elseif($CurrValue -eq $NewValue) { [int]$Return = 0 }

                        # Phase 2: Performing the update if deemed necessary
                        If($DoUpdate -eq $true)
                                # Update value
                                $Node.$Property = [string]$NewValue

                                # If we're using a new file, we don't need to backup the original file.
                                if([string]::IsNullOrEmpty($NewFile)) { $XML.Save($NewFile) }
                                        # Backup existing XML
                                        Copy-Item -Path $XMLFile -Destination "$XMLFile.ORIG.$(Get-date -Format 'yyyymmdd_hhmmss')" -Force -ErrorAction Stop

                                        # Save new/updated XML (overwrite existing)

                                # Success!
                                [int]$Return = 0
        Catch { Write-Warning "ERROR DOING XML UPDATE OPERATION for [$XMLFile]: $_"; [int]$Return = 1 }
        return $Return

$UpdateResult = Update-XMLValue -XMLFile "C:\Users\Julius\Downloads\books.xml" -XMLTreePath -Property author -OldValue 'Knorr, Stefan' -NewValue 'Knorr, Stephane' -NewFile "C:\Users\Julius\Downloads\newbooks.xml"

write-host "UpdateResult [$UpdateResult]"

This may not be fancy, and arguably complicated, but if you’re dealing with multiple XML files, PowerShell can be a huge timesaver.


Good Providence!

Practical Use: Getting Values from XML Files

A number of applications we use in the organization have XML-based configuration files and occasionally the need arises to validate the settings from the configuration.  For example, we might want to verify that a user is pointed to the right server, or that a particular setting is set to X.  We could treat XML files the same way we would a typical text file, as seen here, but where’s the fun in that?

I’m not a PowerShell or XML guru, but what I’m going to cover below works for me and I can’t think of a reason it wouldn’t work for you.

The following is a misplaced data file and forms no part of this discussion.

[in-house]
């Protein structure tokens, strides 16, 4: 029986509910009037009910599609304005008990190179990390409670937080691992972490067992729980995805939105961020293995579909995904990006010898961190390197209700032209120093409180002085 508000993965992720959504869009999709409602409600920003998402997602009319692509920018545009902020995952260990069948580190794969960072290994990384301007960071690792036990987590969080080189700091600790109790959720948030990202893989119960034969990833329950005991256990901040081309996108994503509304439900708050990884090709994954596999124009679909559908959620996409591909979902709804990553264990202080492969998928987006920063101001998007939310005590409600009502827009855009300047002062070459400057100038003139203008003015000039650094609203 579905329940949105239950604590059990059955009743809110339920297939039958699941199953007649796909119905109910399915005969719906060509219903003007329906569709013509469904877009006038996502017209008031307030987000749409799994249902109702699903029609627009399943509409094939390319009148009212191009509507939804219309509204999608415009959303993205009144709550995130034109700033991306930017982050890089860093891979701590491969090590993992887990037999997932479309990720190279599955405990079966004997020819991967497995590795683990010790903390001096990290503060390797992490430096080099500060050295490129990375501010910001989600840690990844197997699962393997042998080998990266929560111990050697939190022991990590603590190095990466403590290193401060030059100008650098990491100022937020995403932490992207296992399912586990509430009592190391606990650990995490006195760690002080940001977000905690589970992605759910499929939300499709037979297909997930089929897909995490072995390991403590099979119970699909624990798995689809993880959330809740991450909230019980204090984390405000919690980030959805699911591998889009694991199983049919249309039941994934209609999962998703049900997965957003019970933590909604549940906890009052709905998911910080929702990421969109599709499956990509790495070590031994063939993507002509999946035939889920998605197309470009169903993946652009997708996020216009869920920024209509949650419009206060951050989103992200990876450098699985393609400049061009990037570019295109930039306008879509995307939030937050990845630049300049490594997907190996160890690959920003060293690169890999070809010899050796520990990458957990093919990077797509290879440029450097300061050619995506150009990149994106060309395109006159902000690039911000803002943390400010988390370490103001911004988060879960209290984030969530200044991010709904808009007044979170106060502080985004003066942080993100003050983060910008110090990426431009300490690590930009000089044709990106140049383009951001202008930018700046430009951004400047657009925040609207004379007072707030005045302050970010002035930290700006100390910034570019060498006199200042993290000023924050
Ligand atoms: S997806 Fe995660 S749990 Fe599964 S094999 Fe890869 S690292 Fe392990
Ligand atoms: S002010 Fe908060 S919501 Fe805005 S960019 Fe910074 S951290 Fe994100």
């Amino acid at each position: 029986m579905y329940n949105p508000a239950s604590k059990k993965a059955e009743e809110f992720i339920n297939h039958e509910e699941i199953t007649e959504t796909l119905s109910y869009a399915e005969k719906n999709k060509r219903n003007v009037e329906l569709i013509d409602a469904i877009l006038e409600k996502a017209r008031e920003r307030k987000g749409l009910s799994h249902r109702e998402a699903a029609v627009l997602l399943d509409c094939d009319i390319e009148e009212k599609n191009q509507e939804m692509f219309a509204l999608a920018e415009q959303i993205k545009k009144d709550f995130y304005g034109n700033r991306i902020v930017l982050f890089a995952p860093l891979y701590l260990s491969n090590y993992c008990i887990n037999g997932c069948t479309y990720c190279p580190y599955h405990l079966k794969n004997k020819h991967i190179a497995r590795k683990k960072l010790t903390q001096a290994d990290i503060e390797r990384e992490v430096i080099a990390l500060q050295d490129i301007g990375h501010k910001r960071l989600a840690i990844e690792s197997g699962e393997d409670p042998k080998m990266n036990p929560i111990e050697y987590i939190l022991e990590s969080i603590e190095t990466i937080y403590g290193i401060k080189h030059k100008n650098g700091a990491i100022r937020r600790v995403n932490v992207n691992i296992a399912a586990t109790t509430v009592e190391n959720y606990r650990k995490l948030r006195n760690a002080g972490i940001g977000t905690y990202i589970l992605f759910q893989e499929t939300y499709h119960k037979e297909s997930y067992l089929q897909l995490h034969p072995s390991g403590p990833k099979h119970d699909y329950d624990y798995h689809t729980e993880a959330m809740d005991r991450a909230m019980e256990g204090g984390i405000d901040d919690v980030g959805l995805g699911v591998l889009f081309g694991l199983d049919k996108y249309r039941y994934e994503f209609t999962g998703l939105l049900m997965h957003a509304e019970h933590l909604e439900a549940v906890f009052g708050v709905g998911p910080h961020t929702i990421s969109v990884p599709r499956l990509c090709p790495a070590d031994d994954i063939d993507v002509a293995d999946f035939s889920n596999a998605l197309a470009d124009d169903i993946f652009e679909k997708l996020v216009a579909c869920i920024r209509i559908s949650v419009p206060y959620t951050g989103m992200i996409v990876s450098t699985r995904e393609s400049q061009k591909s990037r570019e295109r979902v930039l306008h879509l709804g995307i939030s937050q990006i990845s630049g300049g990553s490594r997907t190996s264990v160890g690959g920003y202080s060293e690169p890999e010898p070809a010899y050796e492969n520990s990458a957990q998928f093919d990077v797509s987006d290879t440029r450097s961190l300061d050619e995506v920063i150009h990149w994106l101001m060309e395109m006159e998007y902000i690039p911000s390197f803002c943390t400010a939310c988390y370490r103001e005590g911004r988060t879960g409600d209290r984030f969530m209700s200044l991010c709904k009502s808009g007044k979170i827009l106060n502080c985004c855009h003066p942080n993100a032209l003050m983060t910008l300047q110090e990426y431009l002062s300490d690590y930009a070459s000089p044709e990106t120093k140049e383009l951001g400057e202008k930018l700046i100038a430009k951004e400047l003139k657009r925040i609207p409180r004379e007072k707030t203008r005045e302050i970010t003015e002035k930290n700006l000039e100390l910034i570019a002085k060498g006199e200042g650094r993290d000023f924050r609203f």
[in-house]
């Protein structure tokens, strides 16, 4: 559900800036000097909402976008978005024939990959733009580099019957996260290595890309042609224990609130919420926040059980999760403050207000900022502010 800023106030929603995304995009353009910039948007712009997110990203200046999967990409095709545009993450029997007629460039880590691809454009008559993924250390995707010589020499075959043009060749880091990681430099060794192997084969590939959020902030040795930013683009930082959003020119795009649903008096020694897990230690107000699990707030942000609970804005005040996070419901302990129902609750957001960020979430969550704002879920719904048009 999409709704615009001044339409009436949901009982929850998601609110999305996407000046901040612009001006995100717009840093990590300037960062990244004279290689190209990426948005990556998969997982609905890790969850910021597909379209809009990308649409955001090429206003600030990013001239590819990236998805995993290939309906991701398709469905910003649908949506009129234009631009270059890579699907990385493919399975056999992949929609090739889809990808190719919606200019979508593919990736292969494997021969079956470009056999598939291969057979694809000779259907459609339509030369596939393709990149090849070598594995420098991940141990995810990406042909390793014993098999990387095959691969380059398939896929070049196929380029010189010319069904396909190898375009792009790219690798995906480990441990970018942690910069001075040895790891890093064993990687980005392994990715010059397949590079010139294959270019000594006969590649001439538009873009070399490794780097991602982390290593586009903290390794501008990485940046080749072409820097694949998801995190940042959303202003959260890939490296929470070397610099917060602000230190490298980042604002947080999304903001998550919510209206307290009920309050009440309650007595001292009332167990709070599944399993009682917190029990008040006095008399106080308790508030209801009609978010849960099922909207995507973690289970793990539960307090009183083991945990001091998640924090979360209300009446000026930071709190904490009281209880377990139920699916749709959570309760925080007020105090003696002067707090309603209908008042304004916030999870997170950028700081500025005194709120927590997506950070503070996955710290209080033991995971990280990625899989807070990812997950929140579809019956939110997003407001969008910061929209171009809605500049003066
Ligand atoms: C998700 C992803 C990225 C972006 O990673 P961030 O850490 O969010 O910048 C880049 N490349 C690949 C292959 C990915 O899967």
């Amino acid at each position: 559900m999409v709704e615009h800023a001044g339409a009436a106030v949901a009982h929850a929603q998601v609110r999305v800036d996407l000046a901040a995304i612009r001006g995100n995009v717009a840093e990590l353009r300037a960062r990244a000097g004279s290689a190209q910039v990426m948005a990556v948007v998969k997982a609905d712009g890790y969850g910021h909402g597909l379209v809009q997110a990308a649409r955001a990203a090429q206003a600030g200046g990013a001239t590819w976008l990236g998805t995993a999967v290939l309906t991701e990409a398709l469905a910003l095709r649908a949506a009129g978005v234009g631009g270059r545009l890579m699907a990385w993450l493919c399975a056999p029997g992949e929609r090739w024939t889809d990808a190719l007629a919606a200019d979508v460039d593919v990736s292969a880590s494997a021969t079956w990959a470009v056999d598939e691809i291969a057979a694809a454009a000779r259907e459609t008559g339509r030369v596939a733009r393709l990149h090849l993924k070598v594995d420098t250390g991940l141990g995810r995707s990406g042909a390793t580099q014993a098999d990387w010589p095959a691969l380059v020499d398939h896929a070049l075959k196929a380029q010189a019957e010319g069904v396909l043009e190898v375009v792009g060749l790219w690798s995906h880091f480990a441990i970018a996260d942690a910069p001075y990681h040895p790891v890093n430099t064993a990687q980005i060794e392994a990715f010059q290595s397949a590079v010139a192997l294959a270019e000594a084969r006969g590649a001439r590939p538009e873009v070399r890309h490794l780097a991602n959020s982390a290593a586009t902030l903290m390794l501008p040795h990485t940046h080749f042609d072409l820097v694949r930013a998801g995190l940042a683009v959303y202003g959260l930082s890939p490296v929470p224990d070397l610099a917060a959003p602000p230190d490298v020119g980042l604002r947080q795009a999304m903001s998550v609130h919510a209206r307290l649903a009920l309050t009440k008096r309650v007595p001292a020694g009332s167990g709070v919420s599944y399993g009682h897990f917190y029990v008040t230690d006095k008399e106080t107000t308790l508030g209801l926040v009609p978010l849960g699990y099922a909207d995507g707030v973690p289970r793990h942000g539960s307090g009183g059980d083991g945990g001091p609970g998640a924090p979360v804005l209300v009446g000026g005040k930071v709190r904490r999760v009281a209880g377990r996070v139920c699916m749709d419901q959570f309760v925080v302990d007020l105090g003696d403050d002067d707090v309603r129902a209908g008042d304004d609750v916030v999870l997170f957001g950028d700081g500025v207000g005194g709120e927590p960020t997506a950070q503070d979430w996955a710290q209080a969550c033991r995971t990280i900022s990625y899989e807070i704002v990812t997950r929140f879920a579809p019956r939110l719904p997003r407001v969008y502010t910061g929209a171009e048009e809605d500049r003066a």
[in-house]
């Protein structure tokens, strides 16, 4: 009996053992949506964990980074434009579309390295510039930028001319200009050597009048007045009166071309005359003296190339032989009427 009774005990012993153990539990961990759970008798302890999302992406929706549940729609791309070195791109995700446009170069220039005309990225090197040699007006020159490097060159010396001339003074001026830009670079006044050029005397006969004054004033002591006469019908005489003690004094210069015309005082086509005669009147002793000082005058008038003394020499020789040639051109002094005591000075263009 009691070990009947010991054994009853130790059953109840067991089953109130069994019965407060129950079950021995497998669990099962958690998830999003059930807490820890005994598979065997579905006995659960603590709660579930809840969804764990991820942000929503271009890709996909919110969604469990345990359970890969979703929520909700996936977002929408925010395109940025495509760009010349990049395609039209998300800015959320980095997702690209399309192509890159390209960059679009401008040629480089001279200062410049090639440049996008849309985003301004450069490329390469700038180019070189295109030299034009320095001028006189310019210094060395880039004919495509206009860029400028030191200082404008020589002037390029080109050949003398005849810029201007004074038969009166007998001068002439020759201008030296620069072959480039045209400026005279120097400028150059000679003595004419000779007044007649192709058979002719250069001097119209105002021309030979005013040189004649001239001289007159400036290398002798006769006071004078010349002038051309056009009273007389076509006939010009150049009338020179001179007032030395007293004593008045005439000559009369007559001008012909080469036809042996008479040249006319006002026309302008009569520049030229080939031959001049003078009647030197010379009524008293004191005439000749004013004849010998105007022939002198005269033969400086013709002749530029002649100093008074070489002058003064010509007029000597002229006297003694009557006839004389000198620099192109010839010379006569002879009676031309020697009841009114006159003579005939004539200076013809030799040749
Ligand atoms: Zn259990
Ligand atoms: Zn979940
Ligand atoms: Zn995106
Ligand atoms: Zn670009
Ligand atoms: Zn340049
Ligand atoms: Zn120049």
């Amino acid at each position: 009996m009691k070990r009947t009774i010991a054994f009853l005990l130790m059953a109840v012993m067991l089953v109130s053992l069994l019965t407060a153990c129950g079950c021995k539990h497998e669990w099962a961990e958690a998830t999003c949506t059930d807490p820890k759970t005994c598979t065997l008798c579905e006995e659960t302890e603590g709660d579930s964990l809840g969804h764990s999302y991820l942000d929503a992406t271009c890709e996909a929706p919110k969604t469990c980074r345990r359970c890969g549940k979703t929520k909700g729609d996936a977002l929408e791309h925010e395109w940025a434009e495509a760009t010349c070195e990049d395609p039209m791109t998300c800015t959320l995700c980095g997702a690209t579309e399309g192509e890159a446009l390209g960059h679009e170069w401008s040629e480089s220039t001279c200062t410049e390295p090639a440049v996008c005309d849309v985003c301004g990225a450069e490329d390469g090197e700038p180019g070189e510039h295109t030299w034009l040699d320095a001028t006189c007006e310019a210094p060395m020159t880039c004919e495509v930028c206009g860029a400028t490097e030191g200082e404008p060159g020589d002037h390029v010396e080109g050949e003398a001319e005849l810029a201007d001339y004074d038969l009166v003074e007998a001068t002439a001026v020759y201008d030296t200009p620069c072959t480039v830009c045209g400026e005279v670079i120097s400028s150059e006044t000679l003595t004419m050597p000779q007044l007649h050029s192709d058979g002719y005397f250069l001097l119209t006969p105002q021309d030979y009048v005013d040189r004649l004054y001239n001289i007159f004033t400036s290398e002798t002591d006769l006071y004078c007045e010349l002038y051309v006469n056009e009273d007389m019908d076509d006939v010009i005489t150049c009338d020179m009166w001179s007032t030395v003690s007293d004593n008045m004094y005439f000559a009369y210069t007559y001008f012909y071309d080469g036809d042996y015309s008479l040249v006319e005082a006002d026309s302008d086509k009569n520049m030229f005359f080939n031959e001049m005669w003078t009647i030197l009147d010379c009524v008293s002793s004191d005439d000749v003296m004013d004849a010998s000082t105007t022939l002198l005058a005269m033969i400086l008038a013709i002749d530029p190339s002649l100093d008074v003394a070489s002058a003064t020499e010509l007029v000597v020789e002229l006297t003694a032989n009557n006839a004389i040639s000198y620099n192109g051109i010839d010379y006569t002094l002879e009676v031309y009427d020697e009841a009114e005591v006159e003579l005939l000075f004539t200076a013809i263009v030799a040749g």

To keep things simple, we’ll be working with a sample XML file provided by Microsoft.  Copy the XML content & paste into a new file, books.xml, & save it some place convenient.

Ingest An XML File

In order to get started, you need to pull in the XML into a variable for further manipulation as such:

[xml]$XML = Get-Content "C:\Users\Julius\Downloads\books.xml"
# OR
$XML = [xml](Get-Content "C:\Users\Julius\Downloads\books.xml")

Six of one, half a dozen of another; whatever works for you.

If you type $XML you should see something to the effect of:


Browsing the Structure

Once your XML variable is populated, it’s time to walk the XML tree structure to find the key that contains the data you’re looking for; And in order to do that you have to know the tree structure.

Without going too deep into this

  • The first line is the XML prolog containing the version information
  • The second is the <catalog> and that is our root element or node
  • All of the <book> nodes are children of the root
  • Each <book> node has a number of children: author, title, genre, price, publish_date & description.

Keep in mind this is a pretty simple & basic XML example, so the structure doesn’t go too deep.  You may find that your application XML’s are several layers deep.

If I wanted to see all the books, I would use


Which would then list the books:



Locating the Right Data

If I wanted to find all books by written by authors Stefan Knorr and Eva Corets, I would use

$ | ? { $ -like &quot;*stefan&quot; }

$ | ? { $ -like &quot;Corets*&quot; }

That would quickly narrow the scope:


Getting Specific Values

To grab key bits of details from Stefan Knorr’s book I could do

$ | ? { $ -like &quot;*stefan&quot;} | select id,price,publish_date

# OR

$Node = $ | ? { $ -like &quot;*stefan&quot; }





I try to be as specific as possible when searching for data.


Function Get-XMLValue

This function is more of a framework as it depends squarely on the XML you’re working with and what you want to retrieve.  I recently had to verify a setting on a few hundred machines, so I used a modified version of this function to do the heavy lifting.

The function below is geared to return the book description when supplied the ID.

Function Get-XMLValue





        if(!(Test-Path -Path $XMLFile -PathType Leaf)) { return 2 }

                [xml]$XML = Get-Content $XMLFile

                $XMLPath = '$XML.' + $XMLTreePath
                $Return = @()
                Foreach($Node in (Invoke-Expression $XMLPath | ? { $_.$AnchorProperty -ieq &quot;$AnchorValue&quot; })) { $Return += $Node.$Property }

                if(-not $Return.count -gt 0) { Write-host &quot;ERROR: NO PROPERTY [$Property] FOUND BASED ON QUERY: [$AnchorProperty] = [$AnchorValue]&quot;; [int]$Return = 2 }
        Catch { Write-Warning &quot;ERROR RETRIEVING VALUE OR PROPERTY [$Property] BASED ON QUERY: [$AnchorProperty] = [$AnchorValue] FROM [$XMLFile]: $_&quot;; [int]$Return = $_ }
        return $Return

I couldn’t think of an elegant way to retrieve the values I wanted without specifying some qualifiers.  For instance, if I wanted the price of all Eva Corets books

  • The AnchorPrperty would be: author
  • The AnchorValue would be: Corets, Eva
  • The Property would be price

This way I’m certain to get the results I’m looking for.